'Fame' went on air in 1982. The series featured "the most ethnically diverse cast on television." William Blinn pointed out, "We don't intend to do things 'racially' in terms of stories about prejudice. For one thing, what is there new to say on that subject?" 'Fame' combined singing, dancing, and drama to tell the story. Mel Swope remarked, "The musical numbers are organic. That is to say, they will enhance the plot and move it along and sometimes even resolve the story problem. At no time does the music stop the story...And our cast does all its own singing and dancing. None of it is dubbed or faked." 

Centered around the School of The Arts in New York City, 'Fame' followed the lives of 7 talented aspiring musicians, dancers and actors (Leroy, Julie, Bruno, Coco, Danny, Doris and Montgomery) and their 3 teachers (Mr Shorofsky, Lydia and Elizabeth Sherwood). The series was an initiative of Brandon Tartikoff who saw the 1980 film which featured "foul-mouthed, self-centered brats" who relied on "stroke of luck" to make it in show business. Impressed, Brandon decided to commission William Blinn and Mel Swope to adapt the motion picture into a weekly TV series for the mass audience. 

From the outset Bill maintained, "We're not worried about comparisons between the series and the movie because what we're doing is very good. People who liked the movie will like the show and so will viewers who never saw the movie. Most pictures fail as series because the TV producers try to duplicate the film. We take up where the picture leaves off and move on to new things, as they did with 'M*A*S*H'." 

Mel added, "Once viewers understand what the show is about, it will make things easier. The stories involve hard-working, disciplined, talented kids who are seeking careers and, yes, stardom in show business." Bill believed, "Ours is a unique show because it cannot be described or defined. It's got comedy, drama and music all involved in a storyline. Debbie Allen doubles as full-time choreographer. We hired The Entertainment Company in New York which writes most of the songs for each episode."

Debbie Allen had contributed with "dance numbers" for many episodes, "It's done a lot for me being in 'Fame'. What limitations I've felt as an actress, I've made up as a producer and director. I couldn't have had a better school." Debbie observed, "There's nothing else like this on television. It moves, sings and dances and has a special kind of joy...The show is dealing with very realistic problems but in the midst of it, we always have that joy. The energy keeps going, and that's what the world needs today. Television certainly does!"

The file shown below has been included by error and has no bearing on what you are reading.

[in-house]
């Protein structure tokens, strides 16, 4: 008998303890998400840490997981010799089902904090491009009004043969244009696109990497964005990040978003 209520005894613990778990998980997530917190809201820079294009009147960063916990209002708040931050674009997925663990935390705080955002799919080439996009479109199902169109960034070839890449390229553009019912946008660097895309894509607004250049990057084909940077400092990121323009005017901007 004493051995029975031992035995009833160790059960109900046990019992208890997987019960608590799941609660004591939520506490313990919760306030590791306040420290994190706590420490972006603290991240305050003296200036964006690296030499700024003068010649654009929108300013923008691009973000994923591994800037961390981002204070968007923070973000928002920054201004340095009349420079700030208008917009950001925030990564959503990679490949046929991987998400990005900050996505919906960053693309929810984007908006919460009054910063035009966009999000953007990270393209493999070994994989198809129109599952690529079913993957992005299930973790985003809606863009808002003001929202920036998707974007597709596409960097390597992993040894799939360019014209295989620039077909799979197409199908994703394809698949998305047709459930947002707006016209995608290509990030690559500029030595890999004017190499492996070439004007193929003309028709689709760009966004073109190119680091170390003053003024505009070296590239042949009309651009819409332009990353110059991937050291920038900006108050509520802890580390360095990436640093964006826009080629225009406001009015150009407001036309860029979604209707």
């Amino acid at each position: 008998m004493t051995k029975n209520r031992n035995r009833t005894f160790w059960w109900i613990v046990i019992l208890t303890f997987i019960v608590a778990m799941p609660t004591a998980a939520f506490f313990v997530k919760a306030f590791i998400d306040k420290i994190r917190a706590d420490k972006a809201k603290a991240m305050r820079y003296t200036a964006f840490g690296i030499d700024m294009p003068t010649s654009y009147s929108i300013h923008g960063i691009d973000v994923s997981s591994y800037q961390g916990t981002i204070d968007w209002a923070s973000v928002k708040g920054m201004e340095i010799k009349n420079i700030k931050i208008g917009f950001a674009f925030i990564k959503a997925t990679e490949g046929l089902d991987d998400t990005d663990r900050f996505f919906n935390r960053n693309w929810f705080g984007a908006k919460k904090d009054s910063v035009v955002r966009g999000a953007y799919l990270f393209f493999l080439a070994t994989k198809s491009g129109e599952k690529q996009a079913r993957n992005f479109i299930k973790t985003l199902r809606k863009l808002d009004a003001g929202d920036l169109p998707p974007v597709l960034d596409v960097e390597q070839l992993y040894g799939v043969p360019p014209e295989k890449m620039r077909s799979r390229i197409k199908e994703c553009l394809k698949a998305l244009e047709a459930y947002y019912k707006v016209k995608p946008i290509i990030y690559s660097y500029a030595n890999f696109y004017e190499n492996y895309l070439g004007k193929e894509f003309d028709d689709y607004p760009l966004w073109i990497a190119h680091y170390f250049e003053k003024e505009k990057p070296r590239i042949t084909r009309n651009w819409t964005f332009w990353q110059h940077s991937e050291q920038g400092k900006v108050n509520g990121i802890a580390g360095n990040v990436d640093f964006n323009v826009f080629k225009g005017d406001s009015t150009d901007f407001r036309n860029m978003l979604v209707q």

Around the world "'Fame' has been a big success in foreign countries. It has been in the top 5 in England and has had equal popularity in France and Italy. In Australia, its opposition was '60 Minutes' and 'Fame' became one of the highest-rated shows." It was reasoned, "'Fame' is popular in other countries because it deals with kids trying to make it. You have the same fear, anxiety and concern in every country. Kids have the same problems relating to adults around the world."

Bill mentioned, "We're trying not to be predictable...I think viewers will welcome a series that combines music with drama and comedy set in a booked production. 'Fame' will either take off right away and become a hit or it won't work at all. With a show as different as ours, there's no middle ground." Between 1983 and 1987, 'Fame' was syndicated to independent TV stations with first-run episodes.

Lawrence Gershman of the production company, MGM-UA Entertainment recounted, "I was attending a television convention in Europe last April (in 1982) when I heard about the NBC cancellation. When I finally got the word we weren't being picked up I got on the phone and called about a dozen foreign broadcasters. I said I need your help. Some increased their fees 100%. Some 50%, and in no case under 25%, then I offered it to Metromedia and about 6 other groups and got 40% of this country (the U.S.) in about 2 days. I had talked to HBO, but they were talking about 8 to 10 shows. I felt we had to do a full season. It has been sold in 65 countries."

To sell 'Fame' in the United Stares, "I had 64% of the country's markets, and I told (Frank) Yablans I needed 70% to make it work…The shows are budgeted at $700,000 (per episode), same as last season (on the network). All of the broadcasters told me, 'Keep it going.'" Valerie Landsburg remembered, "We waited 11 months after making the pilot until NBC picked us up. Then they ordered 9 shows, then 3 more, then 4, then 2 more….An executive told me the show was 98, 99% canceled, but not quite. For 2 ½ months, I remained on hold, turning down a chance to play 'Agnes of God' on Broadway."

One critic made the comment, "'Fame' is unlike anything else that has appeared on the small screen. It integrates music and dance without destroying the viewer's belief in the story." The difference between syndication and networks according to Bill, "We made the same changes we would have made if we'd stayed on the network. The network restrictions were gone so we had to become our own censors. One of the cast members was diagnosed as having leukemia. The network wouldn’t allow that. They would require that if you had a serious illness it had to be a guest star. It allows us to be a little more efficient. We don't have all those phone calls from the network telling us how to run the show." 'Fame' ended production in 1987 according to MGM-UA Television, "We canceled 'Fame' for economic reasons. We did the show for 6 years (1982-1987), but it didn't make sense to do it for another year. We've been running a deficit here, although it makes money overseas."

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